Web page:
Friday, January 22, 2016

NYT Flips Out as Bevin Ends Kentucky Healthcare Exchange

This is how you know Kentucky Governor Matt Bevin is on the right track:

From an NYT editorial:
Kentucky’s Bizarre Attack on Health Reform
Gov. Matt Bevin of Kentucky is dismantling the state’s highly successful exchange on which people buy private health insurance policies or enroll in Medicaid under the Affordable Care Act. His shortsighted and pointless show of defiance against the Obama administration’s health care reforms could harm thousands of people in Kentucky, who may fall between the cracks as the state shifts their coverage from its own exchange, known as Kynect, to the federally run exchange at


  1. The editorial tries to put the difficulty of transferring from the state program to the federal program on Bevin when it is a exchange coverage problem at the federal level. The editorial does admit to the gaps of enrollment criteria between the private programs on the federal website and Medicaid which said gaps cause people to not be covered and admits to a cumbersome electronic information exchange. But to solve these admitted problems the NYT says that Bevin is the one who must actually provide a smooth exchange of information and provide enough assistants to help. How is Bevin in charge of fixing the insurance coverage problem at the federal level?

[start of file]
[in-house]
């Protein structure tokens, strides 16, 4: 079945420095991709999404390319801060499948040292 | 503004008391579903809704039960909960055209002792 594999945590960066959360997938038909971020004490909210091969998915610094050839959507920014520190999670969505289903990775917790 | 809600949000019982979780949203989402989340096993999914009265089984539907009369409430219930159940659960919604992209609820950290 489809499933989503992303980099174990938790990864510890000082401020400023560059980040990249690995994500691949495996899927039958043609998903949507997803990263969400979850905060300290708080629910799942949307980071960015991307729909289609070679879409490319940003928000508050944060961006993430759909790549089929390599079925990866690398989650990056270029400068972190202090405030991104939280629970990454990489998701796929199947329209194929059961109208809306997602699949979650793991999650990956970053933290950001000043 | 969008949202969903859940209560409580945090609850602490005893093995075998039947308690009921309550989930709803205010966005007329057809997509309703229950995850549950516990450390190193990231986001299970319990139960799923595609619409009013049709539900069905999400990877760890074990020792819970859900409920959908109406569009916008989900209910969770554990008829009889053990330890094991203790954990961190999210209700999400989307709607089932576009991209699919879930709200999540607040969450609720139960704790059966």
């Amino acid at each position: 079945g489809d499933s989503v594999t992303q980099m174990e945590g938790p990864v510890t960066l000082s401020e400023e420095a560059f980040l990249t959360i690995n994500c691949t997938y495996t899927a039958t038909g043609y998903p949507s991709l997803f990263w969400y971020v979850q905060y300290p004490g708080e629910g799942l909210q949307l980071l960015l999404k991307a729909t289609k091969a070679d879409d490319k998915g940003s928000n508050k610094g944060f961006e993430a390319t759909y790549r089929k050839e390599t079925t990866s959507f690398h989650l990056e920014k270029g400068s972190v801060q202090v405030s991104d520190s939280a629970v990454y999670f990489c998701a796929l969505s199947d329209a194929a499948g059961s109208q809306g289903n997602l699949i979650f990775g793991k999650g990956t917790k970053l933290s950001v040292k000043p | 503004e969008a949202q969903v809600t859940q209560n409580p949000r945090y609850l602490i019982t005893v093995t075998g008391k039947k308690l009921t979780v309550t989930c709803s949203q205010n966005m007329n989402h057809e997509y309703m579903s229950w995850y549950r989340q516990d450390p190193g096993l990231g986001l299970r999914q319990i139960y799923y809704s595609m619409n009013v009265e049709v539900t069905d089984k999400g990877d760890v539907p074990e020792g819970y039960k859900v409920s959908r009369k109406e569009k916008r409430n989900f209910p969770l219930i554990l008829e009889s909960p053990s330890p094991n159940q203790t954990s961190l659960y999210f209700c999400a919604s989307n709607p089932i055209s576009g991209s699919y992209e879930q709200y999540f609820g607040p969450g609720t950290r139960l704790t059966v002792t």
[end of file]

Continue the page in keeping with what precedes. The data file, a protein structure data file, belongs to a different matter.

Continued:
Obviously the editorial does not mention that the move was made to save Kentucky money and to get Kentucky out of the insurance business. The editorial also does not mention how the federal exchange will actually cost the people even more money. To be fair, there is a link within the editorial to a previous story that briefly mentions more of these details.

    One of the big items around this move by Bevin is how much pain does the federal government cause Kentucky over the $290 million originally given to build a website exchange.

    What is the total federal money spent to build the federal exhcange website and all of the state exchange websites? These numbers are adding up. I have seen numbers in articles that show over $5 billion.

  2. Agreed, all cutbacks in government are cutbacks in violently imposed systems. That's always beneficial, regardless of visible consequences.